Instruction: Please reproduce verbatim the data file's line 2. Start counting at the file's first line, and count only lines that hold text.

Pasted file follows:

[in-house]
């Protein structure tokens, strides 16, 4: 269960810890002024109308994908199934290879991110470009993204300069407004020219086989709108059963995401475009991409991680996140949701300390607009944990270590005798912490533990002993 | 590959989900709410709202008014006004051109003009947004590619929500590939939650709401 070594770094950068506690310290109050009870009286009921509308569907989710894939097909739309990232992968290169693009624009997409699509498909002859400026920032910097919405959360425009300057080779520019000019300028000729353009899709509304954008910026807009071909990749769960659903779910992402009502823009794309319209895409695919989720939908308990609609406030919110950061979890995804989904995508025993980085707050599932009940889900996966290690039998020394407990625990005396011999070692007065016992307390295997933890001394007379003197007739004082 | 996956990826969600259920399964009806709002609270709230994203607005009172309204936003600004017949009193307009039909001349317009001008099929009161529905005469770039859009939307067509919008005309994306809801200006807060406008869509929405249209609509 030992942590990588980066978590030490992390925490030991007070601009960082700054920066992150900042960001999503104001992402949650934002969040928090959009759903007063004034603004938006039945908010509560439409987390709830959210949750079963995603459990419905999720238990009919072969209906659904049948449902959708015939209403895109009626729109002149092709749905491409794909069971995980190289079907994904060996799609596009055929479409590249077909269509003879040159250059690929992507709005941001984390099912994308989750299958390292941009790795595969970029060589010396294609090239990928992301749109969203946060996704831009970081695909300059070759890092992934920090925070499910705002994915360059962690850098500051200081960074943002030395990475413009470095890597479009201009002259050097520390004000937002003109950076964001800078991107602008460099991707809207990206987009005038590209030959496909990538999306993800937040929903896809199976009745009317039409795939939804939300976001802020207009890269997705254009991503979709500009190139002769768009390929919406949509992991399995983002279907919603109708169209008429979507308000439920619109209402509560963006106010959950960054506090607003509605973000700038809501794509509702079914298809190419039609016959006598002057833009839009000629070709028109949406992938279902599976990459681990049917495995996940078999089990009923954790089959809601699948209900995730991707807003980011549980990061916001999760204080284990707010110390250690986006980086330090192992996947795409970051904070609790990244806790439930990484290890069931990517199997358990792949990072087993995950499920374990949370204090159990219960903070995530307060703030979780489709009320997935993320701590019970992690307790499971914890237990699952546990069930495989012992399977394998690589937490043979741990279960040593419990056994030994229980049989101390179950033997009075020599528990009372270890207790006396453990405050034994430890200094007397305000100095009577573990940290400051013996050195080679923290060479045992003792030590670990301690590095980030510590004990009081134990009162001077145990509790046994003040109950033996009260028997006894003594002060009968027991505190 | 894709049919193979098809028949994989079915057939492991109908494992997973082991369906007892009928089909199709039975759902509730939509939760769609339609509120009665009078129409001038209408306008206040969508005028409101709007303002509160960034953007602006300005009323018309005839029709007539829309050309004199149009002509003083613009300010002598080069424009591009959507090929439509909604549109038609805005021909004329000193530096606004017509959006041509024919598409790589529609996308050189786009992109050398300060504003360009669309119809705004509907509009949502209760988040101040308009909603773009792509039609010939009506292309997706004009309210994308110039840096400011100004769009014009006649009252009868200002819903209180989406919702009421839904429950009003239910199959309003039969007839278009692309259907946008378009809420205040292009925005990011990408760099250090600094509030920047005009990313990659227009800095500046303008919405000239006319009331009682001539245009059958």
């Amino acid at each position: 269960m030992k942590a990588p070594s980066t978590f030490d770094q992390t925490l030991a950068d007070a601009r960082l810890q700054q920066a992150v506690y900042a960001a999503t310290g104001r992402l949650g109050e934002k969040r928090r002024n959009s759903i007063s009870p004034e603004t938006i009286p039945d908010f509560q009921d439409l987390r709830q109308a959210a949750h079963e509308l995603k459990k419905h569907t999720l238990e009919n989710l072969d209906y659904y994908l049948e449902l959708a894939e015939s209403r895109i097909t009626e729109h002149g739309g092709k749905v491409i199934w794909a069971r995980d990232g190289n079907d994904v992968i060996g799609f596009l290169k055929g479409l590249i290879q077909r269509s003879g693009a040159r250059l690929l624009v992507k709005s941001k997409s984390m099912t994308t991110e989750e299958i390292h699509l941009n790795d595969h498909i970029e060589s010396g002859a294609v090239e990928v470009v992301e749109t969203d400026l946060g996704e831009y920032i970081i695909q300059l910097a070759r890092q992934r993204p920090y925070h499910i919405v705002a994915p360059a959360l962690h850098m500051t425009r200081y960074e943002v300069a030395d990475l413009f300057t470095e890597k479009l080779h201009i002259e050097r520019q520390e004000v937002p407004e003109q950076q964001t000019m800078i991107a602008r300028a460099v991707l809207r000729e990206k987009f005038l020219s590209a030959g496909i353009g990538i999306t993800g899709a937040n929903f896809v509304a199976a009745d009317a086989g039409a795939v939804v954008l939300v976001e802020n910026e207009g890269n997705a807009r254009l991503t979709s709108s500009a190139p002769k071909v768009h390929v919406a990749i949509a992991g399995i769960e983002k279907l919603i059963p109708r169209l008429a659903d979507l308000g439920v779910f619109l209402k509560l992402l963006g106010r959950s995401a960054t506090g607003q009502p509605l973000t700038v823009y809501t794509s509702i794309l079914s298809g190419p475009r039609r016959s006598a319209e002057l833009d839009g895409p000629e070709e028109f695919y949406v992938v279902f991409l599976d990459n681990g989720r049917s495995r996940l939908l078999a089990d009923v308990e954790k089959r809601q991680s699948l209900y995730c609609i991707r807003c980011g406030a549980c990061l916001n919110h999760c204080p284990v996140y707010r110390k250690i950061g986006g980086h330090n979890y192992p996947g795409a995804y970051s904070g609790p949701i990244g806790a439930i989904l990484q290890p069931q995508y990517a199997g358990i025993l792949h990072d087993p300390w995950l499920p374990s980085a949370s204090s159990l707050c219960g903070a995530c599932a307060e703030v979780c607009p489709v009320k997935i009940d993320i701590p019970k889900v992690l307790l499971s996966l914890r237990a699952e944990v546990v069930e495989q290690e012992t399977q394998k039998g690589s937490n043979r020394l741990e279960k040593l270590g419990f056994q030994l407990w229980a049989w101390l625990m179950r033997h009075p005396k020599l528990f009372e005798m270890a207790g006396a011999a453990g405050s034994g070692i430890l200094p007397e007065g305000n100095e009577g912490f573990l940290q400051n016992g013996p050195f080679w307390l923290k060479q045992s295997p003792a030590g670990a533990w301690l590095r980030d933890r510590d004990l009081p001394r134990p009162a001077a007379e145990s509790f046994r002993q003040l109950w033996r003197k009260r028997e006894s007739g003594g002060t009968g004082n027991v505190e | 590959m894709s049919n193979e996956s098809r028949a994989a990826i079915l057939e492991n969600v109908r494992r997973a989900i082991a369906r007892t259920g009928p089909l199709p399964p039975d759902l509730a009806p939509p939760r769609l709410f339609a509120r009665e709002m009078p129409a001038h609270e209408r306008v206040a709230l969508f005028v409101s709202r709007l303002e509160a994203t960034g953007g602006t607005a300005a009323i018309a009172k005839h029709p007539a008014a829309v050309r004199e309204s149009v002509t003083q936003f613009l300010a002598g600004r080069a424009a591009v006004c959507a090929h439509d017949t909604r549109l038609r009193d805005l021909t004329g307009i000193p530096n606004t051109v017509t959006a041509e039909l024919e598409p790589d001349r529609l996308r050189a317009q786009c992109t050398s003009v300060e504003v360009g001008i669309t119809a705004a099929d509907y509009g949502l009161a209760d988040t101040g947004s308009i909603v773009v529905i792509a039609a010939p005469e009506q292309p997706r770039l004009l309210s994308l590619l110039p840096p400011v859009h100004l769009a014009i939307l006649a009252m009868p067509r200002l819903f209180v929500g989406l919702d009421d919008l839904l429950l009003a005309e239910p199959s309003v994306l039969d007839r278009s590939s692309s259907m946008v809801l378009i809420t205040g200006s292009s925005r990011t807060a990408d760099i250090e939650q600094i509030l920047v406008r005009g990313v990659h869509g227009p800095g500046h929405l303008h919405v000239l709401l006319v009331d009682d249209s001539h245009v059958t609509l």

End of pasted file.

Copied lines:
């Protein structure tokens, strides 16, 4: 269960810890002024109308994908199934290879991110470009993204300069407004020219086989709108059963995401475009991409991680996140949701300390607009944990270590005798912490533990002993 | 590959989900709410709202008014006004051109003009947004590619929500590939939650709401 070594770094950068506690310290109050009870009286009921509308569907989710894939097909739309990232992968290169693009624009997409699509498909002859400026920032910097919405959360425009300057080779520019000019300028000729353009899709509304954008910026807009071909990749769960659903779910992402009502823009794309319209895409695919989720939908308990609609406030919110950061979890995804989904995508025993980085707050599932009940889900996966290690039998020394407990625990005396011999070692007065016992307390295997933890001394007379003197007739004082 | 996956990826969600259920399964009806709002609270709230994203607005009172309204936003600004017949009193307009039909001349317009001008099929009161529905005469770039859009939307067509919008005309994306809801200006807060406008869509929405249209609509 030992942590990588980066978590030490992390925490030991007070601009960082700054920066992150900042960001999503104001992402949650934002969040928090959009759903007063004034603004938006039945908010509560439409987390709830959210949750079963995603459990419905999720238990009919072969209906659904049948449902959708015939209403895109009626729109002149092709749905491409794909069971995980190289079907994904060996799609596009055929479409590249077909269509003879040159250059690929992507709005941001984390099912994308989750299958390292941009790795595969970029060589010396294609090239990928992301749109969203946060996704831009970081695909300059070759890092992934920090925070499910705002994915360059962690850098500051200081960074943002030395990475413009470095890597479009201009002259050097520390004000937002003109950076964001800078991107602008460099991707809207990206987009005038590209030959496909990538999306993800937040929903896809199976009745009317039409795939939804939300976001802020207009890269997705254009991503979709500009190139002769768009390929919406949509992991399995983002279907919603109708169209008429979507308000439920619109209402509560963006106010959950960054506090607003509605973000700038809501794509509702079914298809190419039609016959006598002057833009839009000629070709028109949406992938279902599976990459681990049917495995996940078999089990009923954790089959809601699948209900995730991707807003980011549980990061916001999760204080284990707010110390250690986006980086330090192992996947795409970051904070609790990244806790439930990484290890069931990517199997358990792949990072087993995950499920374990949370204090159990219960903070995530307060703030979780489709009320997935993320701590019970992690307790499971914890237990699952546990069930495989012992399977394998690589937490043979741990279960040593419990056994030994229980049989101390179950033997009075020599528990009372270890207790006396453990405050034994430890200094007397305000100095009577573990940290400051013996050195080679923290060479045992003792030590670990301690590095980030510590004990009081134990009162001077145990509790046994003040109950033996009260028997006894003594002060009968027991505190 | 894709049919193979098809028949994989079915057939492991109908494992997973082991369906007892009928089909199709039975759902509730939509939760769609339609509120009665009078129409001038209408306008206040969508005028409101709007303002509160960034953007602006300005009323018309005839029709007539829309050309004199149009002509003083613009300010002598080069424009591009959507090929439509909604549109038609805005021909004329000193530096606004017509959006041509024919598409790589529609996308050189786009992109050398300060504003360009669309119809705004509907509009949502209760988040101040308009909603773009792509039609010939009506292309997706004009309210994308110039840096400011100004769009014009006649009252009868200002819903209180989406919702009421839904429950009003239910199959309003039969007839278009692309259907946008378009809420205040292009925005990011990408760099250090600094509030920047005009990313990659227009800095500046303008919405000239006319009331009682001539245009059958």